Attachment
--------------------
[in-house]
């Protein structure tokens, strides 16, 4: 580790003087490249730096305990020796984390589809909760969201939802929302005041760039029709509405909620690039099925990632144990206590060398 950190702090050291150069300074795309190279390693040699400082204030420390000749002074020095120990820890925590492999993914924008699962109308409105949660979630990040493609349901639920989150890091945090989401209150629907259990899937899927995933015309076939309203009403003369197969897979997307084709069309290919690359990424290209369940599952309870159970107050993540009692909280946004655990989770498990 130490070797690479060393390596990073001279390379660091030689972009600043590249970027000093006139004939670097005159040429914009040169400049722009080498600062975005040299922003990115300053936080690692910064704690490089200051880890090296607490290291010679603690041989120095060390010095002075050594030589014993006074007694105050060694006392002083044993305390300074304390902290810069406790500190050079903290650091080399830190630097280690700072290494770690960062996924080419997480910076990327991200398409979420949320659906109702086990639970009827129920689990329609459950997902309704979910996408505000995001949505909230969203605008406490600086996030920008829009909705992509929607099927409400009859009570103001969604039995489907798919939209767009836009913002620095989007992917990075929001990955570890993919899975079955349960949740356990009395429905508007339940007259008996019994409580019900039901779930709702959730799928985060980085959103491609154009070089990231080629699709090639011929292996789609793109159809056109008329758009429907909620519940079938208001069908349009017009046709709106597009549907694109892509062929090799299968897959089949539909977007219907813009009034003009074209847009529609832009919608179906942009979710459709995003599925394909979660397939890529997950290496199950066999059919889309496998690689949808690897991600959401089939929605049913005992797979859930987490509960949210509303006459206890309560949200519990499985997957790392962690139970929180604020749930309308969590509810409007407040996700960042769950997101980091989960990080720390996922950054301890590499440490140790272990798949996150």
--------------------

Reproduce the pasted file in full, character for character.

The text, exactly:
[in-house]
């Protein structure tokens, strides 16, 4: 580790003087490249730096305990020796984390589809909760969201939802929302005041760039029709509405909620690039099925990632144990206590060398 950190702090050291150069300074795309190279390693040699400082204030420390000749002074020095120990820890925590492999993914924008699962109308409105949660979630990040493609349901639920989150890091945090989401209150629907259990899937899927995933015309076939309203009403003369197969897979997307084709069309290919690359990424290209369940599952309870159970107050993540009692909280946004655990989770498990 130490070797690479060393390596990073001279390379660091030689972009600043590249970027000093006139004939670097005159040429914009040169400049722009080498600062975005040299922003990115300053936080690692910064704690490089200051880890090296607490290291010679603690041989120095060390010095002075050594030589014993006074007694105050060694006392002083044993305390300074304390902290810069406790500190050079903290650091080399830190630097280690700072290494770690960062996924080419997480910076990327991200398409979420949320659906109702086990639970009827129920689990329609459950997902309704979910996408505000995001949505909230969203605008406490600086996030920008829009909705992509929607099927409400009859009570103001969604039995489907798919939209767009836009913002620095989007992917990075929001990955570890993919899975079955349960949740356990009395429905508007339940007259008996019994409580019900039901779930709702959730799928985060980085959103491609154009070089990231080629699709090639011929292996789609793109159809056109008329758009429907909620519940079938208001069908349009017009046709709106597009549907694109892509062929090799299968897959089949539909977007219907813009009034003009074209847009529609832009919608179906942009979710459709995003599925394909979660397939890529997950290496199950066999059919889309496998690689949808690897991600959401089939929605049913005992797979859930987490509960949210509303006459206890309560949200519990499985997957790392962690139970929180604020749930309308969590509810409007407040996700960042769950997101980091989960990080720390996922950054301890590499440490140790272990798949996150």